Improving containers library

Axel Simon Axel.Simon at
Wed Mar 3 10:28:44 EST 2010

Hi Milan,

On 03.03.2010, at 15:23, Milan Straka wrote:

> Hi all,
> I have started an internship in Cambridge and will spend 3 months on
> Haskell. One of the possible projects is improving the containers
> library. Things I am thinking about:
> - measuring the performance of existing implementations (notably Map  
> and
>  Set) and possibly improve them (either without or with API changes),
> - adding Queue and a PriorityQueue,
> - maybe adding a generalized trie,
> - maybe adding a hashtable (more like a trie of the hashes,  
> something in
>  the line of Ideal hash trees; and maybe a 'classic' hash modifiable  
> in
>  the ST monad?)
> I would be grateful for any comments, thoughts or wishes.

In the context of program analysis, one tracks a lot of information  
about the state of a program at a given program point. This state is  
propagated around loops and conditionals. The implicit sharing of  
nodes in functional data structures are very well suited for this.

However, whenever two states need to be joined at the loop head or at  
the end of a conditional, the two trees that represent the state need  
to be joined by performing some sort of join operation on each element  
of a tree. For all sensible domains a `join` a = a. Given that a loop  
or branch of a conditional usually touches only few variables, it is  
prudent not to perform the join operation on all elements of the tree.  
Instead, a tree-difference operation is required that traverses the  
two trees to be joined and calculates the difference between them. In  
particular, whenever two references are, in fact, the same pointer,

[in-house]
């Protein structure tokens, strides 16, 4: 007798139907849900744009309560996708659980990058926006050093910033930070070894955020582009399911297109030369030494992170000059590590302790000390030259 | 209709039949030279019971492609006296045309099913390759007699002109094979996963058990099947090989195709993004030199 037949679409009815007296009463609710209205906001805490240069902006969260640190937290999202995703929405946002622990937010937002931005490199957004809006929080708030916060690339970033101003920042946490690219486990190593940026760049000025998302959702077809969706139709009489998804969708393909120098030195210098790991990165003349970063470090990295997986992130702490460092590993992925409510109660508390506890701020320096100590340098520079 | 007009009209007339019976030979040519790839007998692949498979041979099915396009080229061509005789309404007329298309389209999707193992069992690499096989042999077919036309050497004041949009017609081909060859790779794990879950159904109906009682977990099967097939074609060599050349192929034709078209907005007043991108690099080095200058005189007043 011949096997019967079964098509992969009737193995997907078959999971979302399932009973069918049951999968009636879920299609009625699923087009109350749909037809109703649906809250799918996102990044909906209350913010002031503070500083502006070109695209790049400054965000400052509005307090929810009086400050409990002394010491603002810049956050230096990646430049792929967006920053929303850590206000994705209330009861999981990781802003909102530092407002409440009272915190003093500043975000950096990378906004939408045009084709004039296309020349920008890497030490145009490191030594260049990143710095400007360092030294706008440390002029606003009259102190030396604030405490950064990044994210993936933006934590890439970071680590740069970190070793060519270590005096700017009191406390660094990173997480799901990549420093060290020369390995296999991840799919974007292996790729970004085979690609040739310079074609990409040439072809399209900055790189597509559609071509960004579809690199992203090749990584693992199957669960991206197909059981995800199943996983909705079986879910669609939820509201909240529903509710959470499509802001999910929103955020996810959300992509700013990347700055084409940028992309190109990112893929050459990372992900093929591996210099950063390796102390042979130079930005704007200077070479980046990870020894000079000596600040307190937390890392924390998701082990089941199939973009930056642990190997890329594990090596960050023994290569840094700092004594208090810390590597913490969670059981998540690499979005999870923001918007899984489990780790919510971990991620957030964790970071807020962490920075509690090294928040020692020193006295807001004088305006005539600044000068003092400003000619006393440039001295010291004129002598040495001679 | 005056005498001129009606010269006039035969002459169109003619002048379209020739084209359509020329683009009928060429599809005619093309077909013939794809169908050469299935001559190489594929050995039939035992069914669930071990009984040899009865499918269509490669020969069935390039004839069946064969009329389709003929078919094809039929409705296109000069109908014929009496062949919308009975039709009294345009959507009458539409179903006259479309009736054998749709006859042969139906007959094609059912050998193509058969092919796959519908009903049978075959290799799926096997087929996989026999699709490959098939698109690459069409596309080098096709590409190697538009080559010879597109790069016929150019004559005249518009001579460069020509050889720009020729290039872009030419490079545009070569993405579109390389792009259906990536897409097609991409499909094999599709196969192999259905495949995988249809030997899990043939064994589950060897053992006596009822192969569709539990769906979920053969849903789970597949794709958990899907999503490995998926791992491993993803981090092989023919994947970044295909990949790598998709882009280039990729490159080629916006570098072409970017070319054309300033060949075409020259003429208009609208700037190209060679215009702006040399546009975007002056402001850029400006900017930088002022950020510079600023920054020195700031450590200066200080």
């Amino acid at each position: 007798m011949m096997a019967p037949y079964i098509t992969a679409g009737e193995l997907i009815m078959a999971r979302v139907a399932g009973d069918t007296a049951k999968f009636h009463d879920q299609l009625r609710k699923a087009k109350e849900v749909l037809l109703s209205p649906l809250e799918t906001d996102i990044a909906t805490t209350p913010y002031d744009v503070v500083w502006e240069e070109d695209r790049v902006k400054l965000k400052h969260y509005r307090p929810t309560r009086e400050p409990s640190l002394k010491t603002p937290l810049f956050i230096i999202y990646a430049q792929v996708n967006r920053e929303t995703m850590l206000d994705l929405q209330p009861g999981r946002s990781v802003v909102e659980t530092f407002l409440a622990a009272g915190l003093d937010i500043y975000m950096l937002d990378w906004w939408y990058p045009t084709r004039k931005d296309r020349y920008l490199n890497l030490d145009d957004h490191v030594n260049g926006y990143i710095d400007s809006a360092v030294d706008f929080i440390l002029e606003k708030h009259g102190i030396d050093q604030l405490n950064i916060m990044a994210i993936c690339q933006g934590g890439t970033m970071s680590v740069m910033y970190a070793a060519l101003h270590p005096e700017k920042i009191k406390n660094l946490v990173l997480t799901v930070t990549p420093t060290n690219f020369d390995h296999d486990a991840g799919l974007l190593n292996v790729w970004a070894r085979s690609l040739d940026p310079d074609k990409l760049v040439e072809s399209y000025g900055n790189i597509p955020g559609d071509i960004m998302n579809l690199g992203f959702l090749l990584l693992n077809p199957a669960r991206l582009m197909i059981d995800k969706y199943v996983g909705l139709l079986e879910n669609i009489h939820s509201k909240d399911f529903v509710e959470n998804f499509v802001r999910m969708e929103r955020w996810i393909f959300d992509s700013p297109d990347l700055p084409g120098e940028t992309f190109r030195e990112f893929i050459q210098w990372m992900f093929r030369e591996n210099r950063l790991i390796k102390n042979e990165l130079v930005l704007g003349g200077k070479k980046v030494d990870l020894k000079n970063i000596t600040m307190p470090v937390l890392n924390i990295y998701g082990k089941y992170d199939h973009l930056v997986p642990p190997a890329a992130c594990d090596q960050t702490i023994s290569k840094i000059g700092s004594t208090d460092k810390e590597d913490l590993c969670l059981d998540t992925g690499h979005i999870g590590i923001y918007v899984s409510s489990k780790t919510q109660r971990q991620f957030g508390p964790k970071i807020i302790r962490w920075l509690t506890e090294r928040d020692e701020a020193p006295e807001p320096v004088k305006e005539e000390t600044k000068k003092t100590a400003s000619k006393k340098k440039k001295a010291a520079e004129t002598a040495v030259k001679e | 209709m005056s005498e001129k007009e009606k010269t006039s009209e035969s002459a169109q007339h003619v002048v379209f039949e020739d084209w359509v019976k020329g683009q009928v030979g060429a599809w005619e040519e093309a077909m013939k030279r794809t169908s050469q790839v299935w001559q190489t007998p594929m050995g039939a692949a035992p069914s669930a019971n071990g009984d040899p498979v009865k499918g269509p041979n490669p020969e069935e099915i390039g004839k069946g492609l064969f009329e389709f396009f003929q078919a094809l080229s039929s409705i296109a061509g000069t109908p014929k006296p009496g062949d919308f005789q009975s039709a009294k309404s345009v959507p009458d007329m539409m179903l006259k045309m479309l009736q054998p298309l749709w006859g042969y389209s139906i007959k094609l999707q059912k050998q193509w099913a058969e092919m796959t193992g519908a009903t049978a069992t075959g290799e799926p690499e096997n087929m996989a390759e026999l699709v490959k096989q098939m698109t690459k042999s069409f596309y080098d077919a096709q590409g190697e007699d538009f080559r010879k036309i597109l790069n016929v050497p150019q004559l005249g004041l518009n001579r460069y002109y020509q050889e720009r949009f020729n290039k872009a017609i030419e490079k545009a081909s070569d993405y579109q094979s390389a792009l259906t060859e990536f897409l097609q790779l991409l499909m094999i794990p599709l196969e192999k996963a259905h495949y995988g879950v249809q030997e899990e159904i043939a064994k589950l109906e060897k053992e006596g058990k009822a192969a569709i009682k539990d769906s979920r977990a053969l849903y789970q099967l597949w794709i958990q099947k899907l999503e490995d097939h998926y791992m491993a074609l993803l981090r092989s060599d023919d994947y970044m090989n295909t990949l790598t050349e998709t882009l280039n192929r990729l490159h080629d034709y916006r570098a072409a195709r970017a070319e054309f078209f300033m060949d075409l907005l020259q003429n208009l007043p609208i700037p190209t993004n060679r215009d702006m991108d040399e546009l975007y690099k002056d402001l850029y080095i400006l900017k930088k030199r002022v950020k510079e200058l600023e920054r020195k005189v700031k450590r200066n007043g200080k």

the subtree does not need to be considered. This way, a join between  
two trees of size n reduces to joining only m elements where m is the  
maximum number of elements in each tree. This is a tremendous win for  
n >> m.

I've implemented such a difference operation on a home-grown splay  
tree implementation. I would like to see this on standard AVL trees.  
Maybe other people could indicate if such a difference operation on  
trees would be useful in their applications.

The difference operation in my implementation has the following  

difference :: (Ord k) => (a -> a -> Bool) -> Map k a -> Map k a ->  
([k], [k])
Calculate the difference between the two trees. Returns the elements  
that were in the first but not in the second and the elements that  
were in the second but not in the first. Both lists are unsorted. In  
case two element have the same key the given equality predicate is a  
applied to them. If the predicate returns False the elements are added  
to their respective difference lists. The contents of both trees  
remain unchanged.
differenceElems :: (Ord k) => (a -> a -> Bool) -> Map k a -> Map k a - 
 > ([a], [a])
As difference, but extracts the elements, not their keys.

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